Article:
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Theory Of Knowledge

TOK
ALS 2009-2010

IB Hexagon

Nature of the Subject

The TOK challenges students and their teachers to reflect critically on diverse ways of knowing and areas of knowledge, and to consider the role which knowledge plays in a global society. It encourages students to become aware of themselves as thinkers, to become aware of the complexity of knowledge, and to recognize the need to act responsibly in an increasingly interconnected world.

Nature of the Subject

The TOK programme is composed almost entirely of questions. The most central of these questions is How do I, or how do we, know that a given assertion is true, or a given judgment is well grounded? The questions have been grouped into four broad categories: Knowers and Knowing, Ways of Knowing, Areas of Knowledge and Linking Questions.

The TOK Diagram

Ways of Knowing and Areas of Knowledge

Language and Emotions History


Methods of data collection Validity of sources Uniqueness as a body of knowledge Objectivity vs subjectivity

Aims

Develop a fascination with the richness of knowledge, and an understanding of the empowerment that follows from reflecting on it

Develop an awareness of how knowledge is constructed, critically examined, evaluated and renewed, by communities and individuals
develop an understanding of why critically examining knowledge claims is important

Aims

develop a critical capacity to evaluate beliefs and knowledge claims make interdisciplinary connections consider that knowledge may place responsibilities on the knower understand the strengths and limitations of individual and cultural perspectives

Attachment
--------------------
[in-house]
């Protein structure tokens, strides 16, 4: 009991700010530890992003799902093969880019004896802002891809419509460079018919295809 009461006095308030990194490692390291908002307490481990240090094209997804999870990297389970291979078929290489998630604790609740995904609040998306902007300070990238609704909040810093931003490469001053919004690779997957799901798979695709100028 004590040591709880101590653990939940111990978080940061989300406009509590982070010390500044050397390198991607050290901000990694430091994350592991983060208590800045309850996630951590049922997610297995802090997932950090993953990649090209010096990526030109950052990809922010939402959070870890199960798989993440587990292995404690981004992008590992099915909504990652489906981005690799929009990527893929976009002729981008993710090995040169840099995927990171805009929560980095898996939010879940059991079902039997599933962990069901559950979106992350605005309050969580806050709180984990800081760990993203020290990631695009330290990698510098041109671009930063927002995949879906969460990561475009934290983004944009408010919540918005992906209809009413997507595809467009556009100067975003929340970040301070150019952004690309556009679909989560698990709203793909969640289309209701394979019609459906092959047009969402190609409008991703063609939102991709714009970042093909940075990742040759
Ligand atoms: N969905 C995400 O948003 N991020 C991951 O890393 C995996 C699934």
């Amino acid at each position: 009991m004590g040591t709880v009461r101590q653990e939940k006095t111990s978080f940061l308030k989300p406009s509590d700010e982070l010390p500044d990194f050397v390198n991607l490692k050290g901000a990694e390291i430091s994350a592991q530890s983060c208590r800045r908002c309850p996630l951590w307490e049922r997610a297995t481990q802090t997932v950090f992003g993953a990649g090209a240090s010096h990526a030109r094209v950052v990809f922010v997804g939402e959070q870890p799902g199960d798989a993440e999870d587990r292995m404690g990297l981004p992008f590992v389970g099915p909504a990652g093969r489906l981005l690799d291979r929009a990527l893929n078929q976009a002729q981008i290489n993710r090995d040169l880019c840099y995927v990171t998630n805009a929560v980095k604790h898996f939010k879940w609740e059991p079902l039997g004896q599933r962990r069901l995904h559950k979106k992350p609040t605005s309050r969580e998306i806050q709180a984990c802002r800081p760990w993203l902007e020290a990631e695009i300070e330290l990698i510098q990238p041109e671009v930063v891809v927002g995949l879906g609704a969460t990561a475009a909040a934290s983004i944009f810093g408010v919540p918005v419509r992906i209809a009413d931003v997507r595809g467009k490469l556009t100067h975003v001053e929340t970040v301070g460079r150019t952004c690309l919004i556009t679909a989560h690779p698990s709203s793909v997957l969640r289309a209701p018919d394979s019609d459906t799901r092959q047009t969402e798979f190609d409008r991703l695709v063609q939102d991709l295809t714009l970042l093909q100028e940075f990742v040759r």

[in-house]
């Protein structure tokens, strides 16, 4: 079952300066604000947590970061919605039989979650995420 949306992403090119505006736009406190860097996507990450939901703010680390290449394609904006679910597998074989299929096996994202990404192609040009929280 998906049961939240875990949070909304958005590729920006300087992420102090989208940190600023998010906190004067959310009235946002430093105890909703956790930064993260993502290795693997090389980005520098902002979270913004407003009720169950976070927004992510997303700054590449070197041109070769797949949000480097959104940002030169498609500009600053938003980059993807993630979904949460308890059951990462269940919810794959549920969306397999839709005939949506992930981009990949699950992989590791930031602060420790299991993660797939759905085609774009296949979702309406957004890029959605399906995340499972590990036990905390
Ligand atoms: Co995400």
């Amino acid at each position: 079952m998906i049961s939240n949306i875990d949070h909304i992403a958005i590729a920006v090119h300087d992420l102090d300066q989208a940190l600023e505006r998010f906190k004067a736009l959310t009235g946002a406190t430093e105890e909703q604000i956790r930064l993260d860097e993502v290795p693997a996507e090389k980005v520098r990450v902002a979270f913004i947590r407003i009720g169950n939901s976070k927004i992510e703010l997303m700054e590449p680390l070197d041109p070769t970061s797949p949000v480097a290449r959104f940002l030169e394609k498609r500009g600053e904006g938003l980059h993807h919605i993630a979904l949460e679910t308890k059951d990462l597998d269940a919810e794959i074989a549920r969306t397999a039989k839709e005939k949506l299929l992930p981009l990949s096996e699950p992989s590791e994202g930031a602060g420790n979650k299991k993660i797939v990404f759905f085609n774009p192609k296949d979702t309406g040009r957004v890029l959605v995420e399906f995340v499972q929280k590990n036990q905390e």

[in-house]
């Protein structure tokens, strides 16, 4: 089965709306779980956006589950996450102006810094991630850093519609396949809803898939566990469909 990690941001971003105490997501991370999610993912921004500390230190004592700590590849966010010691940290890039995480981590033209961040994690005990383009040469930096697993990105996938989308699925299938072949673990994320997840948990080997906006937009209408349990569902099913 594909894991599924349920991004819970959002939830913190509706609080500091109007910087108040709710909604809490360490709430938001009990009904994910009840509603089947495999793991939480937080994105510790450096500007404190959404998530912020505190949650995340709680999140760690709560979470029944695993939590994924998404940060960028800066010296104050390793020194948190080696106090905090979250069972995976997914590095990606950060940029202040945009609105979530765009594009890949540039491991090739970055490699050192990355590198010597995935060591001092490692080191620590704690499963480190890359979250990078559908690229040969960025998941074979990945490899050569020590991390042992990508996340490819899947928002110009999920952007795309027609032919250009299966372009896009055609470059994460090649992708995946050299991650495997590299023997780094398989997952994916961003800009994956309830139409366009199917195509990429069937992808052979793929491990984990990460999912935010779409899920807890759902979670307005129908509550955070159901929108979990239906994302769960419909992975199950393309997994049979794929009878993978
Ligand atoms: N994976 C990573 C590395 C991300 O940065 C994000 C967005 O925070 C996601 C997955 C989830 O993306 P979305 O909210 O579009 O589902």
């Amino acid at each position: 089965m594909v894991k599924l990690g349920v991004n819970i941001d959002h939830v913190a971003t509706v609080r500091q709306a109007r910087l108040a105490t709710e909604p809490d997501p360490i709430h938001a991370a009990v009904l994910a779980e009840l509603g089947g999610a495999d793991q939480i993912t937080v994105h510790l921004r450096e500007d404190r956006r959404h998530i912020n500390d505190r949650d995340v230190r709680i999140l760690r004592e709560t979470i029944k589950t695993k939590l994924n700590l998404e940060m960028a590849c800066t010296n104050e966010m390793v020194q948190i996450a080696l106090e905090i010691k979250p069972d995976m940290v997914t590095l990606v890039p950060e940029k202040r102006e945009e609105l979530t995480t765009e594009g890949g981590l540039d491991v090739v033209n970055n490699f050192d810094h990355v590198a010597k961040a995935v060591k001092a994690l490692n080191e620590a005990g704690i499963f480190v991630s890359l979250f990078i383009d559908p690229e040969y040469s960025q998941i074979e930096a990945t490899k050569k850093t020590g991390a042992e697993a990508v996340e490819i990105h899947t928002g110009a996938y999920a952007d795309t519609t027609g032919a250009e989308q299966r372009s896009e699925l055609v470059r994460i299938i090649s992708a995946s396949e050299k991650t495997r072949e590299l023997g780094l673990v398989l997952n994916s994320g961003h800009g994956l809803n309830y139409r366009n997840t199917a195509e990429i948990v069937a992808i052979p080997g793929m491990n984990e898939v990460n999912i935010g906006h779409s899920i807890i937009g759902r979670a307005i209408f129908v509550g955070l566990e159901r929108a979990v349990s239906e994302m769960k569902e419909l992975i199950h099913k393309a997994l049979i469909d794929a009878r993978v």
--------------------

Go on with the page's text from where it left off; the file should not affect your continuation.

Knowers and Knowing

Knowers and Knowing


Nature of Knowing Knowers and Sources of Knowledge Justification of Knowledge Claims

Ways of Knowing

Perception
Nature of Perception Limitations of Perception

Language
Nature of Language Language and Knowledge Functions of Language Language and Culture

Ways of Knowing

Reason
Nature of Reason Reason and Knowledge Strengths and Weaknesses of Reason

Emotion
Nature of Emotion Emotion and Knowledge

Areas of Knowledge

Mathematics
Definition of Mathematics Mathematics and Reality Mathematics and Knowledge Claims

Areas of Knowledge

Natural Sciences
Definition of the Natural Sciences Natural Sciences: Methods of Gaining Knowledge Natural Sciences and Knowledge Claims Natural Sciences and Values Natural Sciences and Technology

Areas of Knowledge

Human Sciences
Definition of the Human Sciences Human Sciences: Methods of Gaining Knowledge Human Sciences and Knowledge Claims Human Sciences and Values

Areas of Knowledge

History
Definition of History History: Methods for Gaining Knowledge History and Knowledge Claims History and Values

Areas of Knowledge

The Arts
Definition of the Arts The Arts: Methods of Gaining Knowledge The Arts and Knowledge Claims The Arts and Values The Arts and Knowledge Perspectives

Areas of Knowledge

Ethics
Definition of Ethics Ethics: Methods of Gaining Knowledge and Knowledge Claims Ethics and Values Ethics and Technology Ethics and Knowledge Perspectives Ethics and Politics

TOK Points

TOK Points

Points awarded for:

External Assessment: the Essay (1,200-1,600 words) on a Prescribed Title (40 points) Internal Assessment: the Presentation (approximately 10 minutes per student) (20 points) both are combined to give a total out of 60.

Sample Assessment Topics

A sample Essay Title:

We see and understand things not as they are but as we are. Discuss this claim in relation to at least two ways of knowing.

Sample Presentation Topics:


Plastic surgery Banning of videogames Media and society